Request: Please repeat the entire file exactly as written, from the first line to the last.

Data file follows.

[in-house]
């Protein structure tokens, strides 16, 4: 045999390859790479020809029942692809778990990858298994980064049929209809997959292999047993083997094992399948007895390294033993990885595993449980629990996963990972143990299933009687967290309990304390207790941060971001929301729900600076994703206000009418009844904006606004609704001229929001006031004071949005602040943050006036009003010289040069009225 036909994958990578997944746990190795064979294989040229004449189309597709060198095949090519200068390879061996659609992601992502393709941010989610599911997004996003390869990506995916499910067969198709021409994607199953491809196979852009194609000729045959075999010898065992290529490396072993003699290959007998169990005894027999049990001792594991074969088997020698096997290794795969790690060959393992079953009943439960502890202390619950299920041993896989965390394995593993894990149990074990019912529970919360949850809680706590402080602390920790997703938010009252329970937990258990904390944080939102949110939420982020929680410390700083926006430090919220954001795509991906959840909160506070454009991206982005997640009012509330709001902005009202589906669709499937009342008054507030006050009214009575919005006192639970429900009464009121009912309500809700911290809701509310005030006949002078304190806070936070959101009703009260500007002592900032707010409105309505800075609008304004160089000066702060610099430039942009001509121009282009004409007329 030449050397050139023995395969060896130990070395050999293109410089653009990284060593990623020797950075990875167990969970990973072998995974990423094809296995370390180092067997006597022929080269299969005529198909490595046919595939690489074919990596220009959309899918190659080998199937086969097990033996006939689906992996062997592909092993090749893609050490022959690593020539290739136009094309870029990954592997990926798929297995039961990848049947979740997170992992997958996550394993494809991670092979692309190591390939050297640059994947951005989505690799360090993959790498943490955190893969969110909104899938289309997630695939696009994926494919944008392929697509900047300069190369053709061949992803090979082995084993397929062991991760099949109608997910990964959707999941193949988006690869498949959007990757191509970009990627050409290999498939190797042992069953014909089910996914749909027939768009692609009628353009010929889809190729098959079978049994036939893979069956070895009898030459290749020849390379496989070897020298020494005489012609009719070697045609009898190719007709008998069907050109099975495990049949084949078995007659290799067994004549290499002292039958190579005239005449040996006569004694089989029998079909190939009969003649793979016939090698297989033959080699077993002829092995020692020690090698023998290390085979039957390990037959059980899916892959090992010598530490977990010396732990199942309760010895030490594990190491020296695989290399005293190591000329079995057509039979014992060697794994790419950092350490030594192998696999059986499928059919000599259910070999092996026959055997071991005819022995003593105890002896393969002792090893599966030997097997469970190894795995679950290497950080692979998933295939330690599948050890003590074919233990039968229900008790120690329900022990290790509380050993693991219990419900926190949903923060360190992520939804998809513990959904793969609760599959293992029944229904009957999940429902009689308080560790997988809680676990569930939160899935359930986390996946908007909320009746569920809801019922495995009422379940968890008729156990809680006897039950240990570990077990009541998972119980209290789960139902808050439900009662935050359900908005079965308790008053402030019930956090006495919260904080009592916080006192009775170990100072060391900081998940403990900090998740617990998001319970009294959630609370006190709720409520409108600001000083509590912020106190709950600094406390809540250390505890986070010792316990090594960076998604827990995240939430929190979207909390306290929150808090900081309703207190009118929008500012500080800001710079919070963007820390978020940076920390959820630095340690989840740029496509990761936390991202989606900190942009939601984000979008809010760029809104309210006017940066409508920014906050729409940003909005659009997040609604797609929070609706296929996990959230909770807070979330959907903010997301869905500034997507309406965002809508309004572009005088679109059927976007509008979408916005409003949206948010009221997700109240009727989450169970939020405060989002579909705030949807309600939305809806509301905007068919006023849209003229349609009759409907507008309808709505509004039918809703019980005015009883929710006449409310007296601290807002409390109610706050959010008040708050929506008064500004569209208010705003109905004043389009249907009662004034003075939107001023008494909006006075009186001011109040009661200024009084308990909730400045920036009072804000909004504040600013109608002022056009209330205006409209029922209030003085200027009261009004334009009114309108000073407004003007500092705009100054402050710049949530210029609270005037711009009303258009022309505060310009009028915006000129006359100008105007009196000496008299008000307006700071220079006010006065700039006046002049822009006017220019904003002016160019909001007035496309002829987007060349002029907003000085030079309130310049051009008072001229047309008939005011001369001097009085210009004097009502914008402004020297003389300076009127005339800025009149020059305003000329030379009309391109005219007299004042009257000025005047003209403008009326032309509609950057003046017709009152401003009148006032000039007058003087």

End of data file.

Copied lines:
[in-house]
């Protein structure tokens, strides 16, 4: 045999390859790479020809029942692809778990990858298994980064049929209809997959292999047993083997094992399948007895390294033993990885595993449980629990996963990972143990299933009687967290309990304390207790941060971001929301729900600076994703206000009418009844904006606004609704001229929001006031004071949005602040943050006036009003010289040069009225 036909994958990578997944746990190795064979294989040229004449189309597709060198095949090519200068390879061996659609992601992502393709941010989610599911997004996003390869990506995916499910067969198709021409994607199953491809196979852009194609000729045959075999010898065992290529490396072993003699290959007998169990005894027999049990001792594991074969088997020698096997290794795969790690060959393992079953009943439960502890202390619950299920041993896989965390394995593993894990149990074990019912529970919360949850809680706590402080602390920790997703938010009252329970937990258990904390944080939102949110939420982020929680410390700083926006430090919220954001795509991906959840909160506070454009991206982005997640009012509330709001902005009202589906669709499937009342008054507030006050009214009575919005006192639970429900009464009121009912309500809700911290809701509310005030006949002078304190806070936070959101009703009260500007002592900032707010409105309505800075609008304004160089000066702060610099430039942009001509121009282009004409007329 030449050397050139023995395969060896130990070395050999293109410089653009990284060593990623020797950075990875167990969970990973072998995974990423094809296995370390180092067997006597022929080269299969005529198909490595046919595939690489074919990596220009959309899918190659080998199937086969097990033996006939689906992996062997592909092993090749893609050490022959690593020539290739136009094309870029990954592997990926798929297995039961990848049947979740997170992992997958996550394993494809991670092979692309190591390939050297640059994947951005989505690799360090993959790498943490955190893969969110909104899938289309997630695939696009994926494919944008392929697509900047300069190369053709061949992803090979082995084993397929062991991760099949109608997910990964959707999941193949988006690869498949959007990757191509970009990627050409290999498939190797042992069953014909089910996914749909027939768009692609009628353009010929889809190729098959079978049994036939893979069956070895009898030459290749020849390379496989070897020298020494005489012609009719070697045609009898190719007709008998069907050109099975495990049949084949078995007659290799067994004549290499002292039958190579005239005449040996006569004694089989029998079909190939009969003649793979016939090698297989033959080699077993002829092995020692020690090698023998290390085979039957390990037959059980899916892959090992010598530490977990010396732990199942309760010895030490594990190491020296695989290399005293190591000329079995057509039979014992060697794994790419950092350490030594192998696999059986499928059919000599259910070999092996026959055997071991005819022995003593105890002896393969002792090893599966030997097997469970190894795995679950290497950080692979998933295939330690599948050890003590074919233990039968229900008790120690329900022990290790509380050993693991219990419900926190949903923060360190992520939804998809513990959904793969609760599959293992029944229904009957999940429902009689308080560790997988809680676990569930939160899935359930986390996946908007909320009746569920809801019922495995009422379940968890008729156990809680006897039950240990570990077990009541998972119980209290789960139902808050439900009662935050359900908005079965308790008053402030019930956090006495919260904080009592916080006192009775170990100072060391900081998940403990900090998740617990998001319970009294959630609370006190709720409520409108600001000083509590912020106190709950600094406390809540250390505890986070010792316990090594960076998604827990995240939430929190979207909390306290929150808090900081309703207190009118929008500012500080800001710079919070963007820390978020940076920390959820630095340690989840740029496509990761936390991202989606900190942009939601984000979008809010760029809104309210006017940066409508920014906050729409940003909005659009997040609604797609929070609706296929996990959230909770807070979330959907903010997301869905500034997507309406965002809508309004572009005088679109059927976007509008979408916005409003949206948010009221997700109240009727989450169970939020405060989002579909705030949807309600939305809806509301905007068919006023849209003229349609009759409907507008309808709505509004039918809703019980005015009883929710006449409310007296601290807002409390109610706050959010008040708050929506008064500004569209208010705003109905004043389009249907009662004034003075939107001023008494909006006075009186001011109040009661200024009084308990909730400045920036009072804000909004504040600013109608002022056009209330205006409209029922209030003085200027009261009004334009009114309108000073407004003007500092705009100054402050710049949530210029609270005037711009009303258009022309505060310009009028915006000129006359100008105007009196000496008299008000307006700071220079006010006065700039006046002049822009006017220019904003002016160019909001007035496309002829987007060349002029907003000085030079309130310049051009008072001229047309008939005011001369001097009085210009004097009502914008402004020297003389300076009127005339800025009149020059305003000329030379009309391109005219007299004042009257000025005047003209403008009326032309509609950057003046017709009152401003009148006032000039007058003087």